Good dental health begins with the proper diet as discussed above Gold standard care is brushing your cats teeth
Step 1: Start by dipping a finger in tuna water or warm water. Rub this finger gently over your pet's gums and one or two teeth. Repeat until your pet seems fairly comfortable with this activity.
Step 2: Gradually, introduce a gauze-covered finger and gently scrub the teeth with a circular motion. Step 3: Then, you can begin to use a toothbrush, either an ultra-soft model designed for people (baby tooth-brushes work well for cats) or a special pet tooth-brush or finger brush, which is a rubber finger covering with a small brush built in at its tip.
Step 4: Finally, once your pet is used to brushing, introduce the use of pet toothpaste in liquid or paste form. Most of these contain chlorhexidine or stannous fluoride - ask your veterinary surgeon for their recommendations. Don't use human toothpaste, as it can upset your pet's stomach. Your vet may also advise the use of an antiseptic spray or rinse after brushing.
This term is for boys and girls. Specifically male cats are castrated and females are speyed. Your kitten can get neutered from 5 months of age, we do not recommend letting your kitten outside until this is done as there is a risk of girls becoming pregnant and males wandering/fighting.
Unfortunately in the UK we have lots of unwanted kittens who can not find homes so to help prevent more unwanted kittens we recommend neutering at a young age. There are also lots of benefits to getting it done.
Castration – will reduce the chances of your kitten wandering, roaming and fighting. It also removes the risk of testicle cancer and other health problems linked to hormones in older cats.
Spey – prevents unwanted pregnancy, reduces wandering, stops male cats stalking your house/cat if she comes into season. It will prevent uterine and ovarian cancer. It will also minimise the risk of mammary (breast) cancer.
Both of these procedures are DAY procedures so your kitten will be admitted and discharged in the same day. They are also generally safe procedures. Any of our vets will be happy to go into more detail and we perform pre-operative health checks on all kittens within a few days of the anaesthetic and operation.
We send all our kittens home with some pain relief after the operation to keep them comfortable. Females get a collar to prevent them licking their wounds.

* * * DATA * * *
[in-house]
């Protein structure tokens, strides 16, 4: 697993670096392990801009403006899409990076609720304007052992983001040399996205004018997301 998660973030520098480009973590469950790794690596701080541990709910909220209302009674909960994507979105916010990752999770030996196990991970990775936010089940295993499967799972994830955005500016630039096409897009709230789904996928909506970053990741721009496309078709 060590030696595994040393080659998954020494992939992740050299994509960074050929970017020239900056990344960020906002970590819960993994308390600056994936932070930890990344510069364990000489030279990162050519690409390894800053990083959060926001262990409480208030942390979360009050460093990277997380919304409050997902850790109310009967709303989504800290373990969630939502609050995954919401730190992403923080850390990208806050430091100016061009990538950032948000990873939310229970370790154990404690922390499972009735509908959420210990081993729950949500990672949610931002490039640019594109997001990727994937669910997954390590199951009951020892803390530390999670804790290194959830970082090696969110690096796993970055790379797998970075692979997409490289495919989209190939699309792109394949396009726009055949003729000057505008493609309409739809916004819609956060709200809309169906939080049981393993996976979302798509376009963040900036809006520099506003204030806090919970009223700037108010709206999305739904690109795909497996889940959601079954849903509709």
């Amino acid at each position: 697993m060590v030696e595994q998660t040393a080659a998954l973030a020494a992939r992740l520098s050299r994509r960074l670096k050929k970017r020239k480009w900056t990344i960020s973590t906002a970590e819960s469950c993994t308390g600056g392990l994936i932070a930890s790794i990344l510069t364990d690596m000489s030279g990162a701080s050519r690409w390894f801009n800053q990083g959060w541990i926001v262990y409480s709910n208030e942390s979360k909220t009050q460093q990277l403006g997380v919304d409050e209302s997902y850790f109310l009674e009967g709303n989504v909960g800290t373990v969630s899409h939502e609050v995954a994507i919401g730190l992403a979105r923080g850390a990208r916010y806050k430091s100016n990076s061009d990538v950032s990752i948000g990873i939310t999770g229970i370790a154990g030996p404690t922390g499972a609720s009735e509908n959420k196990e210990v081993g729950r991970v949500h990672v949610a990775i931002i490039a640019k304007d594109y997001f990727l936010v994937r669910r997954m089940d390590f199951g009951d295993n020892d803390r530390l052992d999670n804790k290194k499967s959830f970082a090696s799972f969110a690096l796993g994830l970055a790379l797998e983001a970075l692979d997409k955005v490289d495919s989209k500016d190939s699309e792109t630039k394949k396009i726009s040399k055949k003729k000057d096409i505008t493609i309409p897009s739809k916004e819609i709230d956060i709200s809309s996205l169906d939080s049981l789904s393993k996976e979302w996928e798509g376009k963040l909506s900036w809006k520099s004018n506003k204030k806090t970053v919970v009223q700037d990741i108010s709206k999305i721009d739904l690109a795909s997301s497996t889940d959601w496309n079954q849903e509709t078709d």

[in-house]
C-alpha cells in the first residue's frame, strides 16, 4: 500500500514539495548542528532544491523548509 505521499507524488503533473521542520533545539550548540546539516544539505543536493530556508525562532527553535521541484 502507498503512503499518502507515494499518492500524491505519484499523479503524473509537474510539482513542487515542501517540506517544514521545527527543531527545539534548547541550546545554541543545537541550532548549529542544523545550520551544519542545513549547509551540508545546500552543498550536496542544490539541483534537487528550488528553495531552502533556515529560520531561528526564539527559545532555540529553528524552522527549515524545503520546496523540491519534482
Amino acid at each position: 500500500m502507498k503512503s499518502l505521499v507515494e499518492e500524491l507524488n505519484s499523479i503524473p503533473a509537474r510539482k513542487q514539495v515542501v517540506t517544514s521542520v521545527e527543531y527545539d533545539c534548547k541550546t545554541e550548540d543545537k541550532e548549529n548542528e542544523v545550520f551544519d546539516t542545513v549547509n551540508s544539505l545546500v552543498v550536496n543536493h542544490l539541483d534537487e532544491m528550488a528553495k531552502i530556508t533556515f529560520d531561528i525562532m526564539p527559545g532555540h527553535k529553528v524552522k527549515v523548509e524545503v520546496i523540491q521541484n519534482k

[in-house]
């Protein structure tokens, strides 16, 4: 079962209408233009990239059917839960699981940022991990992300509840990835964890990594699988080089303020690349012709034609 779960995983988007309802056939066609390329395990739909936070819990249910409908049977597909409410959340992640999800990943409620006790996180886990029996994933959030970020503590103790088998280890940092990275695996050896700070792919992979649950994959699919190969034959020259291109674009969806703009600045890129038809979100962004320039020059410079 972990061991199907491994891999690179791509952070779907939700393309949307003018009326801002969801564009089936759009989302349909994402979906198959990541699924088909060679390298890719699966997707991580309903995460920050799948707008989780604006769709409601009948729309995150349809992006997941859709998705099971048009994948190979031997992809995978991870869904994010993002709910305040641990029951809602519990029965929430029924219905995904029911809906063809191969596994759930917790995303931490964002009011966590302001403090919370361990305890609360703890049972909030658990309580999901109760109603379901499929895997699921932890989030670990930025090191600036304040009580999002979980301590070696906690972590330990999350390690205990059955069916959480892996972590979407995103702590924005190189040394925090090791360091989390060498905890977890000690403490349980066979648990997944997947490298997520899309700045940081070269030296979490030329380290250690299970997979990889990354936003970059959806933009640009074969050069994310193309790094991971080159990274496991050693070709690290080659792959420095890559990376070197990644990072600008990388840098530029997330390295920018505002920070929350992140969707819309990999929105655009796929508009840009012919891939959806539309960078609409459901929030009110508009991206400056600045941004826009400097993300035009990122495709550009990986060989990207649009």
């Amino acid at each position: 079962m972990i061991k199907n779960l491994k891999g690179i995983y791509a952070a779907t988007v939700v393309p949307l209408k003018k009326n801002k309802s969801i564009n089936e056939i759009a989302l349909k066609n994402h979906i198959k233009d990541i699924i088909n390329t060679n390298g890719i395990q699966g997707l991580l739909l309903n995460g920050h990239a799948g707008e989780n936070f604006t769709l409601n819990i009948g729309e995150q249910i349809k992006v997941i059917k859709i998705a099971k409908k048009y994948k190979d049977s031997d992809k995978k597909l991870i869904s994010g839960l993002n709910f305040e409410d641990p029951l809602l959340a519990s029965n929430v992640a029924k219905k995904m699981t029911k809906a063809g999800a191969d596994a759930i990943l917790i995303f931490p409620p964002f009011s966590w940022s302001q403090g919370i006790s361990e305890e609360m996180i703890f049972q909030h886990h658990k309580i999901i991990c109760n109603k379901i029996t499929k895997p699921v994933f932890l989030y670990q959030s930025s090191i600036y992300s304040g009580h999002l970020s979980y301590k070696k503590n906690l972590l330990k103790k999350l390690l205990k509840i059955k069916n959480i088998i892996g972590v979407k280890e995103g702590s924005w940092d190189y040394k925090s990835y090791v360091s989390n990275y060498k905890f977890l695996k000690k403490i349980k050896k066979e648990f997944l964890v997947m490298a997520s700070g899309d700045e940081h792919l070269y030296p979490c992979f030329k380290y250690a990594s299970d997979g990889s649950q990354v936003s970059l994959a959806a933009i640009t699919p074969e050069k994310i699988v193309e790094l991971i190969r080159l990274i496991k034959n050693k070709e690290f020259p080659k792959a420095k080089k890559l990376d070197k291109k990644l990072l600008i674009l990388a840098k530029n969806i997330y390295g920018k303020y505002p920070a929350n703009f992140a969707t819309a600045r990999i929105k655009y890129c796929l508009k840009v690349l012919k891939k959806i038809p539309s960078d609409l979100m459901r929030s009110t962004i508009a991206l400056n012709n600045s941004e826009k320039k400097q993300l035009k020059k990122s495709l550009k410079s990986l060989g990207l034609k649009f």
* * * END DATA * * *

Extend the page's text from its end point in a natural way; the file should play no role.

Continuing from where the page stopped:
Your kitten will start his/her vaccinations at 9 weeks old. This consists of a primary vaccination course of 2 vaccines at an interval of 3-4 weeks apart.
Vaccines are essential to ensure we look after the health of you new kitten. The vaccines we use within the practice cover the following diseases;
Feline Panleukopaenia (infectious enteritis or feline parvovirus) – this is a fatal disease were the virus attacks the cats gastrointestinal tract and other dividing cells in the body/blood stream.
Feline Herpes virus type 1 and Feline Calicivirus (cat flu) – these viruses as the names suggests cause flu like symptoms with eye, nose, throat and gingivitis problems. The infection is often treatable but can be fatal in young kittens with low immunity. Often once contracted the disease process will recur intermittently throughout life at times of illness/stress.
Feline Leukaemia virus (FeLV) – this virus causes immunosuppression, destruction of cells within the blood and is linked to many forms of cancer. A lot of cats that contract the virus can combat it but many may become ill if they are not able to do this. This disease is prevalent in outdoor cats especially entire tom cats that fight with each other spreading infection. We have a blood test which can be performed to check for this virus if a clinical suspicion arises.
Your cat is protected by the vaccines immunity >7days after the 2nd injection. However, usually you will not let your kitten outside until neutered at 6 months old. Boosters are given annually against all of these viruses to maintain good levels of immunity with a maximum 3 month extension from the date due before restarting the course again.
Within the practice we do a 3 yearly vaccination cycle as the level of immunity against the different viruses varies and we don’t want to over vaccinate your cat.
This may already have been performed by the breeder/sanctuary before you got the kitten. There are many products available through pet shops and supermarkets consisting of tablets, liquids and spot-ons but unfortunately a lot of these are not very effective and only have a small spectrum of activity, so might only kill one type of worms.
As a result we recommend you seek advice from our vets or nurses and obtain a trusted product from ourselves with the professional advice that goes with our products.
The most common worms are roundworms (Toxocara cati and Toxoscaris leonina) and tapeworms (Dipylidium caninum, Taenia taeniaformis).
Worming can be performed from 2wks of age. 2-12 weeks old – worm every 2wks 12-24 weeks – worm once monthly >24 weeks – worm every 3 months (unless your cat hunts or you have children <3yrs old, we then recommend to keep worming at a once monthly interval)
The reason for the last point in relation to your children is that some worms are zoonotic, ie. They can pass from animals to humans and cause disease. Young children are very hands on with their new kitten and so more at risk and also have no hygiene skills yet. The main risk is from a worm called Toxocara which can cause blindness in children. There have been many cases reported in the North West.
We offer a free weigh and worm service within all our branches by trained nurses, these are free of charge, you only pay for the product. This is important as your kittens grows as the dose might alter.
Look out for our promotional offers on worming!!